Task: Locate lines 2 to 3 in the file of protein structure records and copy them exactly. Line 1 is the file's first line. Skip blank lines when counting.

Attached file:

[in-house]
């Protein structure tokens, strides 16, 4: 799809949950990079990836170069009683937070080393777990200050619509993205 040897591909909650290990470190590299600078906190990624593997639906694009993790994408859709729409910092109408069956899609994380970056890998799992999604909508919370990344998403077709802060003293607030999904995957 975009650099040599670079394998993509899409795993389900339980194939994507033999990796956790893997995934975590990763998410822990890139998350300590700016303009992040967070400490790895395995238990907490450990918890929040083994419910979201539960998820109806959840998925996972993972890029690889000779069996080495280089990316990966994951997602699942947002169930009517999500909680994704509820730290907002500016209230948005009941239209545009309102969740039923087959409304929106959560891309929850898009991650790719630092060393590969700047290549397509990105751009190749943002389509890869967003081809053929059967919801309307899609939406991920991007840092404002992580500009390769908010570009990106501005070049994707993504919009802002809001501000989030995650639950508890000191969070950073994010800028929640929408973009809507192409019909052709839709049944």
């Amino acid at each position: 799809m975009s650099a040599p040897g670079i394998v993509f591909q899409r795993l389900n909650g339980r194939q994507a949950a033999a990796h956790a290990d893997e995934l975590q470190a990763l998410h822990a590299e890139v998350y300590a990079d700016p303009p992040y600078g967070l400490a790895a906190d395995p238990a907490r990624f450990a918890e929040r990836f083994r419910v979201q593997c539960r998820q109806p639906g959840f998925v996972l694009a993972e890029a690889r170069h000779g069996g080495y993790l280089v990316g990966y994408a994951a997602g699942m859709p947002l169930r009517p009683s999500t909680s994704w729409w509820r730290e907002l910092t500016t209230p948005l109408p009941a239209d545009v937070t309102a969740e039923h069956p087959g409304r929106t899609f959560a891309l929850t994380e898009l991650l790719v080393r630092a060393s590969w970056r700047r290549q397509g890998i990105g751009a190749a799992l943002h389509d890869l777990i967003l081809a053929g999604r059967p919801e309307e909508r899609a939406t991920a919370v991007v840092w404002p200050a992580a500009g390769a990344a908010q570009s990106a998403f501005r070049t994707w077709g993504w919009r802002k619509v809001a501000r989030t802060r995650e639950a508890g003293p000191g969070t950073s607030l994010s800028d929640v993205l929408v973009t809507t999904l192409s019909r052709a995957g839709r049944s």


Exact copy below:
């Protein structure tokens, strides 16, 4: 799809949950990079990836170069009683937070080393777990200050619509993205 040897591909909650290990470190590299600078906190990624593997639906694009993790994408859709729409910092109408069956899609994380970056890998799992999604909508919370990344998403077709802060003293607030999904995957 975009650099040599670079394998993509899409795993389900339980194939994507033999990796956790893997995934975590990763998410822990890139998350300590700016303009992040967070400490790895395995238990907490450990918890929040083994419910979201539960998820109806959840998925996972993972890029690889000779069996080495280089990316990966994951997602699942947002169930009517999500909680994704509820730290907002500016209230948005009941239209545009309102969740039923087959409304929106959560891309929850898009991650790719630092060393590969700047290549397509990105751009190749943002389509890869967003081809053929059967919801309307899609939406991920991007840092404002992580500009390769908010570009990106501005070049994707993504919009802002809001501000989030995650639950508890000191969070950073994010800028929640929408973009809507192409019909052709839709049944």
């Amino acid at each position: 799809m975009s650099a040599p040897g670079i394998v993509f591909q899409r795993l389900n909650g339980r194939q994507a949950a033999a990796h956790a290990d893997e995934l975590q470190a990763l998410h822990a590299e890139v998350y300590a990079d700016p303009p992040y600078g967070l400490a790895a906190d395995p238990a907490r990624f450990a918890e929040r990836f083994r419910v979201q593997c539960r998820q109806p639906g959840f998925v996972l694009a993972e890029a690889r170069h000779g069996g080495y993790l280089v990316g990966y994408a994951a997602g699942m859709p947002l169930r009517p009683s999500t909680s994704w729409w509820r730290e907002l910092t500016t209230p948005l109408p009941a239209d545009v937070t309102a969740e039923h069956p087959g409304r929106t899609f959560a891309l929850t994380e898009l991650l790719v080393r630092a060393s590969w970056r700047r290549q397509g890998i990105g751009a190749a799992l943002h389509d890869l777990i967003l081809a053929g999604r059967p919801e309307e909508r899609a939406t991920a919370v991007v840092w404002p200050a992580a500009g390769a990344a908010q570009s990106a998403f501005r070049t994707w077709g993504w919009r802002k619509v809001a501000r989030t802060r995650e639950a508890g003293p000191g969070t950073s607030l994010s800028d929640v993205l929408v973009t809507t999904l192409s019909r052709a995957g839709r049944s």